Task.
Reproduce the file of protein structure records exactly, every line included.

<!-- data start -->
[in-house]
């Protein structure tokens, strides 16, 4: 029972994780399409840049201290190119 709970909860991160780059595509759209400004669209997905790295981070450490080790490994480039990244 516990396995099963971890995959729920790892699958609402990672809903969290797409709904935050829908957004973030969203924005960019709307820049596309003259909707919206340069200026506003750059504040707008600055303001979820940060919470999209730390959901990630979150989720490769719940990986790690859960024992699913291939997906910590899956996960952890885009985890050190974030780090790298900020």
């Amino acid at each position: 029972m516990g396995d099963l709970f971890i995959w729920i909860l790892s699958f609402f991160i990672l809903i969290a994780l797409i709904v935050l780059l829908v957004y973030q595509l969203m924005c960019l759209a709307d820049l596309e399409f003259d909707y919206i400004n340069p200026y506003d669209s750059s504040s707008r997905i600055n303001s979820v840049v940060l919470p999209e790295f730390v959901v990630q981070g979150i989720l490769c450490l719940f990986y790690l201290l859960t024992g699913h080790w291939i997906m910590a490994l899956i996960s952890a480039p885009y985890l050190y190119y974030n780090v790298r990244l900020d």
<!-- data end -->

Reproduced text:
[in-house]
């Protein structure tokens, strides 16, 4: 029972994780399409840049201290190119 709970909860991160780059595509759209400004669209997905790295981070450490080790490994480039990244 516990396995099963971890995959729920790892699958609402990672809903969290797409709904935050829908957004973030969203924005960019709307820049596309003259909707919206340069200026506003750059504040707008600055303001979820940060919470999209730390959901990630979150989720490769719940990986790690859960024992699913291939997906910590899956996960952890885009985890050190974030780090790298900020």
């Amino acid at each position: 029972m516990g396995d099963l709970f971890i995959w729920i909860l790892s699958f609402f991160i990672l809903i969290a994780l797409i709904v935050l780059l829908v957004y973030q595509l969203m924005c960019l759209a709307d820049l596309e399409f003259d909707y919206i400004n340069p200026y506003d669209s750059s504040s707008r997905i600055n303001s979820v840049v940060l919470p999209e790295f730390v959901v990630q981070g979150i989720l490769c450490l719940f990986y790690l201290l859960t024992g699913h080790w291939i997906m910590a490994l899956i996960s952890a480039p885009y985890l050190y190119y974030n780090v790298r990244l900020d």